Delay is a classic, time based audio effect, where the sound is modified by adding the delayed output signal to the input at repeated intervals to create a decaying echo. The latest karaoke players are equipped with the capability to support any number of feedback, with up to 500ms of feedback interval. By changing the number of feedback and the delay time interval, we can get a range of echo effects. We can also change the nature and intensity of the echo effect by adjusting the attenuation rate and the gain to be applied to the feedback.
Equalizer is a set of filters that modifies the frequency envelope of audio samples for practical or aesthetic reasons. The user can manipulate the sound using equalizer controls to create the desired blend of sound characteristics like bass, treble and mid-range to suit the user preference and music genre. Since each filter controls a fixed range of audio frequencies, we can control a specific part of the spectrum without affecting the other parts. We can also control the gain for each band, thereby boosting or attenuating the region of interest.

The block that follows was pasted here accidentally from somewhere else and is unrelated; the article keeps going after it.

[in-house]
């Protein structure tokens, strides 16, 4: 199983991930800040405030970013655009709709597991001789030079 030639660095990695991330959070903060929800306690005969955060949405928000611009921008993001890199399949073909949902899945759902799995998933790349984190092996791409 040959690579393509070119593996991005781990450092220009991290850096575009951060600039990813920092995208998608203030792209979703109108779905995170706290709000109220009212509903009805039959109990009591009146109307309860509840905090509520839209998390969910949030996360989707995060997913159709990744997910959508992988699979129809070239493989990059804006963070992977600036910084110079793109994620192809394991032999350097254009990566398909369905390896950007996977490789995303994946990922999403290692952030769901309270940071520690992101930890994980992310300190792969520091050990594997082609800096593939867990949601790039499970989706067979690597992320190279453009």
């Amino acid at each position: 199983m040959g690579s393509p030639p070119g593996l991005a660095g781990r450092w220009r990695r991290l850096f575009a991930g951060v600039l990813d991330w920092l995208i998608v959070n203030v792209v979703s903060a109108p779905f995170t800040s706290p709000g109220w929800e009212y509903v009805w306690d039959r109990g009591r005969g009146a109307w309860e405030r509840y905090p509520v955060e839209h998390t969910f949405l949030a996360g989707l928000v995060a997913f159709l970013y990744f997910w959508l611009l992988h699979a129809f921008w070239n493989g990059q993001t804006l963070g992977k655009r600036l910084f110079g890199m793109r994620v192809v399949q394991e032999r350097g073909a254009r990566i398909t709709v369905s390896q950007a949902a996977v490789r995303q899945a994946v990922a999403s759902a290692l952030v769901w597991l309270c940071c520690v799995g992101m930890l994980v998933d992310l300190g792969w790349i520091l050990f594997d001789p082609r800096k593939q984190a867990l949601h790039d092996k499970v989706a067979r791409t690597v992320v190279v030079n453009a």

Typical equalizers support three band equalization – bass, mid and treble – which serves as a simple but effective equalizing solution for an amateur. However, if you are a professional, you would require equalizers that offer more than three bands.
Volume control is used for adjusting the sound level to a desired level.
In a nutshell
From the 1980’s vintage home cassette and 1990’s laser disc based karaoke machines to today’s next-gen players driven by advanced software algorithms, karaoke has come a long way indeed. It is a fairly technical system with a large number of modules that need to work in sync with each other to deliver the perfect user experience.